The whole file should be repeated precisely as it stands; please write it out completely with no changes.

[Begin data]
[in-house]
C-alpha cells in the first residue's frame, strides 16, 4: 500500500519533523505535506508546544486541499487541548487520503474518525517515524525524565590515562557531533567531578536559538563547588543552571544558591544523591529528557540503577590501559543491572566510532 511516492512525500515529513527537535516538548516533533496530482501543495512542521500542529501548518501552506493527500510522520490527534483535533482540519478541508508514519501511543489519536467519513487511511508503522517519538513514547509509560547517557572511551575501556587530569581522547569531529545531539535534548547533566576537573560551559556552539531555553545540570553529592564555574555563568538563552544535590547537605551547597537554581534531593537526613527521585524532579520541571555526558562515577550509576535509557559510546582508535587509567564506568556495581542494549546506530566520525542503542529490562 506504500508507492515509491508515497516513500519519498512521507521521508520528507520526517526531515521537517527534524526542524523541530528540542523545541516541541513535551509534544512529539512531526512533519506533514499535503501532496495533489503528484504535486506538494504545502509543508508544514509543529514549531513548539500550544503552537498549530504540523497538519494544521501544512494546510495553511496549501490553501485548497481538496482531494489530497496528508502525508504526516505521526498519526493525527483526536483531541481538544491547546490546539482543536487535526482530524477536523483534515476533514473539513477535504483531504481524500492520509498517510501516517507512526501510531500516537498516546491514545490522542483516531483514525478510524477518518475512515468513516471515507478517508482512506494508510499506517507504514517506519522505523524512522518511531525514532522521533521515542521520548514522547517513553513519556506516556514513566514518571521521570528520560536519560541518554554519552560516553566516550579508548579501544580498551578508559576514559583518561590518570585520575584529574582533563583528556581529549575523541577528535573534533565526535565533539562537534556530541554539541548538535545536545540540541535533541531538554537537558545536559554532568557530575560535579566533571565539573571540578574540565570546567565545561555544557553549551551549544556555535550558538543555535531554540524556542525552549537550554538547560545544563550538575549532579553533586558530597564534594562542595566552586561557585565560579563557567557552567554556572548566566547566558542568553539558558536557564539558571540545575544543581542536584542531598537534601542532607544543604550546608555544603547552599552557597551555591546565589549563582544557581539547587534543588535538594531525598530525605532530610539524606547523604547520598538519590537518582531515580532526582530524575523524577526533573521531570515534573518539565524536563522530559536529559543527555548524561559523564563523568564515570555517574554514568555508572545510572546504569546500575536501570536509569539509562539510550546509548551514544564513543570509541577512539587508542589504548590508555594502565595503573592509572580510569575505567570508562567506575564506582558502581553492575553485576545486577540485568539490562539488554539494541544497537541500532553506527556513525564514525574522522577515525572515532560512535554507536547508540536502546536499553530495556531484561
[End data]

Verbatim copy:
[in-house]
C-alpha cells in the first residue's frame, strides 16, 4: 500500500519533523505535506508546544486541499487541548487520503474518525517515524525524565590515562557531533567531578536559538563547588543552571544558591544523591529528557540503577590501559543491572566510532 511516492512525500515529513527537535516538548516533533496530482501543495512542521500542529501548518501552506493527500510522520490527534483535533482540519478541508508514519501511543489519536467519513487511511508503522517519538513514547509509560547517557572511551575501556587530569581522547569531529545531539535534548547533566576537573560551559556552539531555553545540570553529592564555574555563568538563552544535590547537605551547597537554581534531593537526613527521585524532579520541571555526558562515577550509576535509557559510546582508535587509567564506568556495581542494549546506530566520525542503542529490562 506504500508507492515509491508515497516513500519519498512521507521521508520528507520526517526531515521537517527534524526542524523541530528540542523545541516541541513535551509534544512529539512531526512533519506533514499535503501532496495533489503528484504535486506538494504545502509543508508544514509543529514549531513548539500550544503552537498549530504540523497538519494544521501544512494546510495553511496549501490553501485548497481538496482531494489530497496528508502525508504526516505521526498519526493525527483526536483531541481538544491547546490546539482543536487535526482530524477536523483534515476533514473539513477535504483531504481524500492520509498517510501516517507512526501510531500516537498516546491514545490522542483516531483514525478510524477518518475512515468513516471515507478517508482512506494508510499506517507504514517506519522505523524512522518511531525514532522521533521515542521520548514522547517513553513519556506516556514513566514518571521521570528520560536519560541518554554519552560516553566516550579508548579501544580498551578508559576514559583518561590518570585520575584529574582533563583528556581529549575523541577528535573534533565526535565533539562537534556530541554539541548538535545536545540540541535533541531538554537537558545536559554532568557530575560535579566533571565539573571540578574540565570546567565545561555544557553549551551549544556555535550558538543555535531554540524556542525552549537550554538547560545544563550538575549532579553533586558530597564534594562542595566552586561557585565560579563557567557552567554556572548566566547566558542568553539558558536557564539558571540545575544543581542536584542531598537534601542532607544543604550546608555544603547552599552557597551555591546565589549563582544557581539547587534543588535538594531525598530525605532530610539524606547523604547520598538519590537518582531515580532526582530524575523524577526533573521531570515534573518539565524536563522530559536529559543527555548524561559523564563523568564515570555517574554514568555508572545510572546504569546500575536501570536509569539509562539510550546509548551514544564513543570509541577512539587508542589504548590508555594502565595503573592509572580510569575505567570508562567506575564506582558502581553492575553485576545486577540485568539490562539488554539494541544497537541500532553506527556513525564514525574522522577515525572515532560512535554507536547508540536502546536499553530495556531484561